Thanks to the efforts of the Water Scouts, Lake Hopatcong residents can be sure that the invasive water chestnut plant has not established itself in the lake bottom. But the threat is eternal, and one of the biggest potential sources of the plant is just downstream in Lake Musconetcong, parts of which are choked up by the stringy (and prolific) species. Birds and boats can make their way from Musconetcong to Hopatcong, bringing the barbed seeds with them—and with less than 1.5 miles separating the lakes, the threat is very real.
To help Lake Musconetcong—and to help protect Lake Hopatcong—Hopatcong residents Vaughn Tiedeman and Joe Kolaya have put together a one-day kayaking event to help pull water chestnuts from Lake Musconetcong’s waters. “I pull my kayak from that lake, and [water chestnuts] are stuck all over my boat,” Tiedeman said, adding that because he knows about the issue, he makes sure not to transport any of the plants or seeds back to Lake Hopatcong.
Tiedeman, who owns Living Adventure in New Jersey—a social adventure company that offers hiking, mountain biking, and similar activities to groups—has a fleet of kayaks that he is making available for the effort. Alongside Kolaya, the two will host groups of volunteers on Friday, July 29, from 10 a.m. to 2 p.m. for hour-long kayak trips. The use of the kayaks will be free, but it will come one specific requirement: to help rid the lake of water chestnuts.
“Every hour we’ll take 12 to 15 people out, so they can enjoy some time kayaking, but also pull the water chestnut weeds they see along the way,” Tiedeman said. “People can help out, and those who aren’t regular kayakers can give it a try.”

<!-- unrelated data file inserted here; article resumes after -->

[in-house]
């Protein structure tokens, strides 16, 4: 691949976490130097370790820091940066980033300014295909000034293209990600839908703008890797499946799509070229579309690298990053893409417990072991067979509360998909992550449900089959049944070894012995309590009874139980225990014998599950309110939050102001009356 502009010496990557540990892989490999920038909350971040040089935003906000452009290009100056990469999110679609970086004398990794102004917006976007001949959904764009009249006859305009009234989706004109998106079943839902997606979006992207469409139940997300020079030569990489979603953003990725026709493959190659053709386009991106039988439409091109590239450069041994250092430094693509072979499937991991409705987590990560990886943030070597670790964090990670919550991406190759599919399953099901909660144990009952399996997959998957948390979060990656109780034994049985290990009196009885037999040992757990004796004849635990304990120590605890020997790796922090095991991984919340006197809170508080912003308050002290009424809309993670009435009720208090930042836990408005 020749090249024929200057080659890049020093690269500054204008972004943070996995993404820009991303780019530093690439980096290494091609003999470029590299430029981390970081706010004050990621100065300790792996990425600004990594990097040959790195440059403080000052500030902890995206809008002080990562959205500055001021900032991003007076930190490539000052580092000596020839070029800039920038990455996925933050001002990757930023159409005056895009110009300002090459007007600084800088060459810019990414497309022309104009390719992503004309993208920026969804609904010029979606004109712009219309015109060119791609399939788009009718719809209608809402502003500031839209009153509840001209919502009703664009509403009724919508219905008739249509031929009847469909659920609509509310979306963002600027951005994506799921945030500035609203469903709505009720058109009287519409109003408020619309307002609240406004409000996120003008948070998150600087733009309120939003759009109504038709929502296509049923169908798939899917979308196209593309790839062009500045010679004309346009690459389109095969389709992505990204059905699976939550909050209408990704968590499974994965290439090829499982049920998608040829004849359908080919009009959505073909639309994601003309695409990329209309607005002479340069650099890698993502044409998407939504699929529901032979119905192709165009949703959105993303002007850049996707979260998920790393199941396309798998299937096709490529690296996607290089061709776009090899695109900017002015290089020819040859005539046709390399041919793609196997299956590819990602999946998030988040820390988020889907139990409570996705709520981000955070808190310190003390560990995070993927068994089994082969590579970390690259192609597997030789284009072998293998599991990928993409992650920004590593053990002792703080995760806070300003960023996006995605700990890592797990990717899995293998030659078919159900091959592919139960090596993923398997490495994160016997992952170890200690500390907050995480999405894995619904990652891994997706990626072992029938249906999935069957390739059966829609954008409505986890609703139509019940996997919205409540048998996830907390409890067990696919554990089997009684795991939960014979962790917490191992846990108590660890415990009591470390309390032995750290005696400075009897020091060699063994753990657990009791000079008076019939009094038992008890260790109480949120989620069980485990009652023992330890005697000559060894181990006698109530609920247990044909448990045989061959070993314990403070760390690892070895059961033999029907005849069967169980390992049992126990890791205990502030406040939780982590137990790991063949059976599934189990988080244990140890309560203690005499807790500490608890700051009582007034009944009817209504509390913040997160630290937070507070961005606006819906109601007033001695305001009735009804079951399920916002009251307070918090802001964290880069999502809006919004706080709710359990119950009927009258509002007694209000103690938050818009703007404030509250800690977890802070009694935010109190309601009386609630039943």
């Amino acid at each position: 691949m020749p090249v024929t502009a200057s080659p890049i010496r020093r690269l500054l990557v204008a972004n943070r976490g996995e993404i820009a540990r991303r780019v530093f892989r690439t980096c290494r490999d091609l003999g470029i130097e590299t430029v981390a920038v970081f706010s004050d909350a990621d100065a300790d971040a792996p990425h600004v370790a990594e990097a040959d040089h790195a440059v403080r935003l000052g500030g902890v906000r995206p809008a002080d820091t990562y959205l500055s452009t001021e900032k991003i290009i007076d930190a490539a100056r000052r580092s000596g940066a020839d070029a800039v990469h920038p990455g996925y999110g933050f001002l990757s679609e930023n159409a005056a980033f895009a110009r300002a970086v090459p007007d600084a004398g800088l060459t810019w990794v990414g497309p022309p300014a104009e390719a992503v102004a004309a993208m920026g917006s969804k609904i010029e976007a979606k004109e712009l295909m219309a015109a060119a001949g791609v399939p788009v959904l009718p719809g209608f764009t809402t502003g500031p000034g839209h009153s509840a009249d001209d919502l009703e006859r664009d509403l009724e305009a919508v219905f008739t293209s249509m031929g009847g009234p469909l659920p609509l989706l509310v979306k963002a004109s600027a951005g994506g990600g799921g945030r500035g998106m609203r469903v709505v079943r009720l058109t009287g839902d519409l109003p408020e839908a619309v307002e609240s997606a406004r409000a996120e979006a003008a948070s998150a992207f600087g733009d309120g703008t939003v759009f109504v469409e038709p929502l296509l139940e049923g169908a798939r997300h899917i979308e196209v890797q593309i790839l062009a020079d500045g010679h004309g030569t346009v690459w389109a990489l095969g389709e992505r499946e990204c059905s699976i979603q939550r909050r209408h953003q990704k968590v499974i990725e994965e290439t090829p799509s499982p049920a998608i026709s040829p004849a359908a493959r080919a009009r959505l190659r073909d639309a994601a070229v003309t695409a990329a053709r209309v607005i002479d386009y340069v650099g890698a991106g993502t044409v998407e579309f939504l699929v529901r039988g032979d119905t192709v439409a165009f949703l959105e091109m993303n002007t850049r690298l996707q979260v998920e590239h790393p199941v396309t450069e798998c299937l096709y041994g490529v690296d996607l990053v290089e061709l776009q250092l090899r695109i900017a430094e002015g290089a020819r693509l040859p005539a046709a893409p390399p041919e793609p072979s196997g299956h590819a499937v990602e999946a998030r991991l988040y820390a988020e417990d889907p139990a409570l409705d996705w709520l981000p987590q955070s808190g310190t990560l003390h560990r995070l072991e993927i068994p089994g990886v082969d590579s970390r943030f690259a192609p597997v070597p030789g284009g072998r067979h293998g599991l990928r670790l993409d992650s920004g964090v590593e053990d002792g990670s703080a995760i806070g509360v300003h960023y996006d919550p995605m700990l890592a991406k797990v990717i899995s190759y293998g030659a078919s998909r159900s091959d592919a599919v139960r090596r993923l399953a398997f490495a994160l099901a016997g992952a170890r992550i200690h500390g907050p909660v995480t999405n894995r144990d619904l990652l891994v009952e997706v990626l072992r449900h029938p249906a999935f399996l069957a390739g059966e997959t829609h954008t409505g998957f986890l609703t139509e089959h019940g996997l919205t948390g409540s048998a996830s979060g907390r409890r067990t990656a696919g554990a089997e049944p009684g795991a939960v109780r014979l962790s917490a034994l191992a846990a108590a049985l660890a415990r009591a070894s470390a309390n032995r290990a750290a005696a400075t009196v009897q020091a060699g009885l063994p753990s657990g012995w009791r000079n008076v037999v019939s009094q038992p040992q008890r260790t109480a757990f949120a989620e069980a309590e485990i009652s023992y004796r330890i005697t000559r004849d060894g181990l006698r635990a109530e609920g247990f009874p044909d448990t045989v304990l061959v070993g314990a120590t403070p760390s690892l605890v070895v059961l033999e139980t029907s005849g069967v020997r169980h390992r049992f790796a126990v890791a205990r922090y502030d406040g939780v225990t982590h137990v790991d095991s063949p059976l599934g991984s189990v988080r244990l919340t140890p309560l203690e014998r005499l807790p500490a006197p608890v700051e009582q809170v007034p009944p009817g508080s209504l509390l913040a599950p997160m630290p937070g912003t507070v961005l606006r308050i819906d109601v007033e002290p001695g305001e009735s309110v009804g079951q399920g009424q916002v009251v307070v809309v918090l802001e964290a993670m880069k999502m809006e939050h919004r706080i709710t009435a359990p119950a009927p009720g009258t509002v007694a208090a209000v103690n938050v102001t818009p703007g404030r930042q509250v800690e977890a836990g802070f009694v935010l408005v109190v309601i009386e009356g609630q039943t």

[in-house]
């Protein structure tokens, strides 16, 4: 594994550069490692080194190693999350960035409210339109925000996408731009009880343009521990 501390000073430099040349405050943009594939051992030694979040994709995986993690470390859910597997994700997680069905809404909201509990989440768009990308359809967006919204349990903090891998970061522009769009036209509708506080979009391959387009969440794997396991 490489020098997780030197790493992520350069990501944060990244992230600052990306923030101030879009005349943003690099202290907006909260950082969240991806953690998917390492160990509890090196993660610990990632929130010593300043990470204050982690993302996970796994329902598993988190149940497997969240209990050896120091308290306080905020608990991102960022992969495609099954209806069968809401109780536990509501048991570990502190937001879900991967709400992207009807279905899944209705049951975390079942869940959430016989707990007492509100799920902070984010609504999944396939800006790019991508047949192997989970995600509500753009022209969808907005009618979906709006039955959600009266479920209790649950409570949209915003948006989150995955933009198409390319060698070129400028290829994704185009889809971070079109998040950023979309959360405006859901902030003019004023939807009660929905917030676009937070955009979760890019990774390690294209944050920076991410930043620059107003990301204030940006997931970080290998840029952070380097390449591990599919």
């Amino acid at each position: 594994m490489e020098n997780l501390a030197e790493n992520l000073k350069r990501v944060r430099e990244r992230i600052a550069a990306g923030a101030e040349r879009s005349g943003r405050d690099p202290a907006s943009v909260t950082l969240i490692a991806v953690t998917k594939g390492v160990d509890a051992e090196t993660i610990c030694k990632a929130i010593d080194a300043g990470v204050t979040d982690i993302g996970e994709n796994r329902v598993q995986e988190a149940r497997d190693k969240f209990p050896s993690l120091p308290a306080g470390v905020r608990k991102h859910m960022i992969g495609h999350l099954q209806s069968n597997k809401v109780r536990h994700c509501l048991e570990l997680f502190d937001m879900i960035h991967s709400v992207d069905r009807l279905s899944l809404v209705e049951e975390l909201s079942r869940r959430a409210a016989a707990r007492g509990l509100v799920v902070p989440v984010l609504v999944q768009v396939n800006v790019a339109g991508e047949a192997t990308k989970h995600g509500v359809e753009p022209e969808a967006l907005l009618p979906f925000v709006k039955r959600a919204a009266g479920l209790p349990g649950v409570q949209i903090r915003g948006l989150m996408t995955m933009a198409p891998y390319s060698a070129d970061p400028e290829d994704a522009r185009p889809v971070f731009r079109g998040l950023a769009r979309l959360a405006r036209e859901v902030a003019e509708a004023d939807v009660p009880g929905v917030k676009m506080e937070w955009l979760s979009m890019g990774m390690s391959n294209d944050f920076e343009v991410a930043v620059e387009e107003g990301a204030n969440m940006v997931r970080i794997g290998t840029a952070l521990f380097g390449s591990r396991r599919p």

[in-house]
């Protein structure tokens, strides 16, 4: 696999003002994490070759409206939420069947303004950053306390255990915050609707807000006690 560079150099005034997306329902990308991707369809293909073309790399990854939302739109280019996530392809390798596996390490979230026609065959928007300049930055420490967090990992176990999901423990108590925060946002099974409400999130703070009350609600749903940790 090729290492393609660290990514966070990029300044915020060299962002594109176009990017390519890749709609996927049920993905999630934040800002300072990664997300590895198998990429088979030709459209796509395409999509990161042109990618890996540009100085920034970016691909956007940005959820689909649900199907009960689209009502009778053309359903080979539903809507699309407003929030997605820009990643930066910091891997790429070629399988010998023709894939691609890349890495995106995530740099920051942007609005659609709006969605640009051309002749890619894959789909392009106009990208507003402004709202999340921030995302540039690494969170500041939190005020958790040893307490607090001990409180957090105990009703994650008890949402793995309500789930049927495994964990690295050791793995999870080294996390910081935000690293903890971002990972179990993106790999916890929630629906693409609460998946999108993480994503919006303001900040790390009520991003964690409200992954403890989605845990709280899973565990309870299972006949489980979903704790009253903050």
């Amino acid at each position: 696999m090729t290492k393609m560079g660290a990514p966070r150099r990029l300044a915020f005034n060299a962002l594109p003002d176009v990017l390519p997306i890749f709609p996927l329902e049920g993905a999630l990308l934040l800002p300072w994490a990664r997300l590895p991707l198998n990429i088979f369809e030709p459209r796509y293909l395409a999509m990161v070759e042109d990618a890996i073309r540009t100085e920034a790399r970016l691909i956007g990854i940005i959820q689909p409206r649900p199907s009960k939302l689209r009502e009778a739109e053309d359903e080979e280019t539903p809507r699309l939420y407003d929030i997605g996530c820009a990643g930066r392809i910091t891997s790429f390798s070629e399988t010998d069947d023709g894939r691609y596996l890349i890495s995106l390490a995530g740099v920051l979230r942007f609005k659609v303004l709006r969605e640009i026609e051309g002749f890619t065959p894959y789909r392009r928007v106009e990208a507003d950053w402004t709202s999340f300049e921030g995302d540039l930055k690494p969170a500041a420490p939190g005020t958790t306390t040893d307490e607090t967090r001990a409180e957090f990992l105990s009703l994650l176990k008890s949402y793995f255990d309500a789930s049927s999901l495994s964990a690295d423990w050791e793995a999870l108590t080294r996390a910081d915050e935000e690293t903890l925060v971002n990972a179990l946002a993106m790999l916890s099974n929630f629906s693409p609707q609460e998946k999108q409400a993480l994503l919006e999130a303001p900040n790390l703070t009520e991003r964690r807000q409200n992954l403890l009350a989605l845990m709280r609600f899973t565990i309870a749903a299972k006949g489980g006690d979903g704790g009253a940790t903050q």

Kolaya, who owns Kula Yoga and Wellness studio in Stanhope, has been a a Water Scout on Lake Hopatcong, and Tiedeman credits his friend with drawing him into the effort to search Lake Hopatcong for the invasive species. The two of them then decided they could use Tiedeman’s resources to get an effort under way downstream. “I’m just trying to help out in the community,” Tiedeman said. “I live in Hopatcong, and my business takes me all over the tri-state area. But I realized I do very little in my own backyard, which is ridiculous, because there’s this beautiful lake I want to get involved with, to help out and bring what I do to the community here.”
Those who are interested in taking part in the effort on Lake Musconetcong can sign up for their timeslot (10 to 11 a.m.; 11 a.m. to noon; noon to 1 p.m.; or 1 to 2 p.m.) at this website:
Groups will meet on the water, just behind the Growing Stage Children’s Theater in Netcong.
“Help the environment, support the community, and spend a day in a kayak,” Tiedeman said of the plan. “Sounds like a perfect day to me!”